In vitro anthelmintic activity of Albizia gummifera, Crotalaria axillaris, Manilkara discolor, Teclea trichocarpa and Zanthoxylum usambarense extracts
Thuo, B M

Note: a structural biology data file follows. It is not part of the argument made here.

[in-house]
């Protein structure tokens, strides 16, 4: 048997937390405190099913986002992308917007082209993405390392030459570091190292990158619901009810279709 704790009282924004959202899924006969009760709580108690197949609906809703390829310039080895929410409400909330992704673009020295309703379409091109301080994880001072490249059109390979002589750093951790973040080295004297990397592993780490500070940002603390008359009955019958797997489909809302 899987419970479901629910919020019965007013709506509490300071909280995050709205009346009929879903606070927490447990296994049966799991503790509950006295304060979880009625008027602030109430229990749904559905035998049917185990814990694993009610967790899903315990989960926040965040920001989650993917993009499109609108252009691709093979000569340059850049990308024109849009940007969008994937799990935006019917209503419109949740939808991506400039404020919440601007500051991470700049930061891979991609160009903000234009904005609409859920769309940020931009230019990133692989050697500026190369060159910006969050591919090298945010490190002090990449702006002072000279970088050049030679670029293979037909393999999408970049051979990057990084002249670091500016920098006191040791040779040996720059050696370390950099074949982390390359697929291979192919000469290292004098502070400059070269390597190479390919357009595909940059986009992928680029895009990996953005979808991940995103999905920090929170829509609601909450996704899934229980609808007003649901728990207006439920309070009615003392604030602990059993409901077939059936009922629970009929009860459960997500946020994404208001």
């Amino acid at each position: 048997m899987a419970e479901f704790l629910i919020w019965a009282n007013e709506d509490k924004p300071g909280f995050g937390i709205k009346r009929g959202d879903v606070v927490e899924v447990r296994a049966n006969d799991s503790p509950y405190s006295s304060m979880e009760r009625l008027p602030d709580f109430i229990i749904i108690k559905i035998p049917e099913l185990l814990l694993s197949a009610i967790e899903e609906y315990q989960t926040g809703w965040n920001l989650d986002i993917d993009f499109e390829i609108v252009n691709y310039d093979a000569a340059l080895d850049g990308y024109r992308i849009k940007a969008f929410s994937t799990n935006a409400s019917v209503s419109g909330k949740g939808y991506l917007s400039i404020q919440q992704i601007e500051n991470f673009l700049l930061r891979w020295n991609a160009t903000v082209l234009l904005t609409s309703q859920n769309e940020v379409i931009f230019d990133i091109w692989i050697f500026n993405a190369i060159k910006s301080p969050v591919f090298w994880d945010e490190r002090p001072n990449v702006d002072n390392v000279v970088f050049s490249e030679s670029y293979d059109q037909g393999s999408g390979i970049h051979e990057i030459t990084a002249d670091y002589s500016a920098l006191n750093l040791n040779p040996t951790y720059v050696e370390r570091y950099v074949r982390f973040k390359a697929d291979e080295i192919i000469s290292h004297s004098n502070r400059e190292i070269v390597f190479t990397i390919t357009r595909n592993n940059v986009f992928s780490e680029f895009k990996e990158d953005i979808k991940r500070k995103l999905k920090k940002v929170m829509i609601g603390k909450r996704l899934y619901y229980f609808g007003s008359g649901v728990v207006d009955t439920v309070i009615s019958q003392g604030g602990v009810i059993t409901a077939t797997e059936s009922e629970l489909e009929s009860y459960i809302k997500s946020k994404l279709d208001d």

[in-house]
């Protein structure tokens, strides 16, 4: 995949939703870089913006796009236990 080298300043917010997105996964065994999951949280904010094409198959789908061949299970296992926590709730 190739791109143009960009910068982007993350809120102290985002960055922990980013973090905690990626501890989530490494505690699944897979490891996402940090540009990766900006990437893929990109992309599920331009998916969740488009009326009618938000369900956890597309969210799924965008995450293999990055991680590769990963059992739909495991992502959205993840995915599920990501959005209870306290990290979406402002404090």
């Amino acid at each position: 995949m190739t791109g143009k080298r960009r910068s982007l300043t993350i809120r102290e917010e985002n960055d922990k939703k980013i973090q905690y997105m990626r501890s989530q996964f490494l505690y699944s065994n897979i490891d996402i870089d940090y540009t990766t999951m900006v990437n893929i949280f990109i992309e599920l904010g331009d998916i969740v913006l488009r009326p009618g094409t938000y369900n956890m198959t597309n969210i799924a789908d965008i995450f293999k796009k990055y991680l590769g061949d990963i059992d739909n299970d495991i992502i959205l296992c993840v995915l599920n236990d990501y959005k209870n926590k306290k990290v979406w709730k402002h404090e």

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Helminthiasis affects more than one and a half billion people in the world most of them living in low income countries. Majority of these people rely on traditional remedies mostly derived from plants for their health needs. Some of the plants used in Africa, including Kenya are Albizia gummifera, Crotalaria axillaris, Manilkara discolor, Teclea trichocarpa, and Zanthoxylum usambarense. Various parts of A. gummifera have been used to treat stomach pains, malaria, diarrhoea, pain and sleeping sickness. Crotalaria axillaris has been used to treat ophthalmic and kidney problems and Manilkara discolor stem bark infusion is used to treat stomach disorders and as an astringent. Teclea trichocarpa has been traditionally used by the Kamba community in Kenya to treat malaria, helminth infections and fever. Zanthoxylum usambarense is used to treat rheumatism, backache, painful joints, fever, sore throat, tonsillitis, chest pains, malaria, abscesses and wounds. Although the above plants have been used to treat helminth infections and/or stomach problems, no studies have been done to confirm their anthelmintic activity. The objective of the work was to evaluate the in vitro anthelmintic activity of dichloromethanemethanol extracts of A. gummifera, C. axillar is, M discolor, T trichocarpa and Z. usambarense using nematode egg hatch assay and larval development assay. The plants were collected in May 2012 from Ngong Hills forest, Nairobi, Kenya and identified. Voucher specimens of the plants were prepared and deposited at the Department of Botany Herbarium, University of Nairobi under the voucher numbers BMDK01, BMDK02, BMDK03, BMDK04 and BMDK05, respectively. Egg hatch assay was conducted 2n dichloromethane-methanol extracts using Heligmosomoides polygyrus (a mice parasite) and nematode eggs from naturally infected sheep containing mainly Trichostrongylus spp., Oesophagastomum spp. and Haemonchus contortus. The eggs were incubated together with the extracts at concentrations ranging from 78 ug/ml to 10,000 ug/ml in 96-well plates for 48 h at 27°C. Larval development assay was carried out using nematode eggs from sheep by incubating the first stage larvae in 96-well plates together with the extracts for five days at 27°C. Extracts concentration range was as in the egg hatch assay. A negative control consisting of 3 % Tween- 80 solution was treated in a similar manner and six replicates were done for the two tests. In the egg hatch assay using H polygyrus eggs, the most active extracts were C. axillaris twigs (ICso 180 ± 71 ug/ml) and A. gummifera root bark (ICso 181 ± 60 ug/ml). Extracts of Z. usambarense root bark and stem bark; A. gummifera root and stem bark; T trichocarpa root, twigs and stem bark; and M discolor root bark had ICso in the range 200-500 ug/rnl. The extracts ofM discolor stem bark and A. gummifera pods were the least active (ICso over 500 ug/ml). In the egg hatch assay using nematode eggs from sheep, the most active extracts were A. gummifera root bark (ICso 219 ± 94 ug/ml) and Z. usambarense stem bark (ICso 297 ± 122 ug/ml). The extracts of Z. usambarense root bark, C. axillar is twigs, A. gummifera root, stem bark and pods; T trichocarpa root and stem bark had ICso between 300-500 ug/ml. The least active extracts were M discolor root bark and stem bark; and T trichocarpa twigs with ICso > 500llg/ml. In the larval development assay using sheep nematode eggs, the most active extracts were A. gummifera root (ICso 154 ± 41 ug/ml), Z. usambarense root bark (ICso 160 ± 41 11g/ml) , A. - gummifera root bark (ICso 187 ± 83 ug/ml), Z. usambarense stem bark (ICso 196 ± 51 ug/ml) and A. gummifera stem bark (ICso 197 ± 59 ug/ml). The extracts of C. axillar is twigs, A. gummifera pods, T trichocarpa root, twigs and stem bark had ICso in the range 200-500 ug/rnl, The least active extracts with ICso > 500 ug/ml were M discolor root bark and stem bark. ICsovalues obtained from egg hatch assay using different species showed varying responsiveness of individual test helminths to different extracts. In addition, the ICso from egg hatch assay and larval development assay showed that nematodes' larvae are generally more sensitive to extracts than the nematodes' eggs (eleven out of twelve) although the difference was statistically significant in a quarter of the cases only (three out of twelve). Albizia gummifera, C. axillar is, M discolor, T trichocarpa, and Z. usambarense have varying degrees of in vitro anthelmintic activity. Albizia gummifera root bark and Z. usambarense root bark were the most active extracts in the H polygyrus egg hatching inhibition assay and sheep nematodes larval development inhibition assay. Further work to confirm in vivo activity and establish safety profile as well as bio-assay guided fractionation and identification of the biomolecules responsible for their in vitro anthelmintic activity is recommended.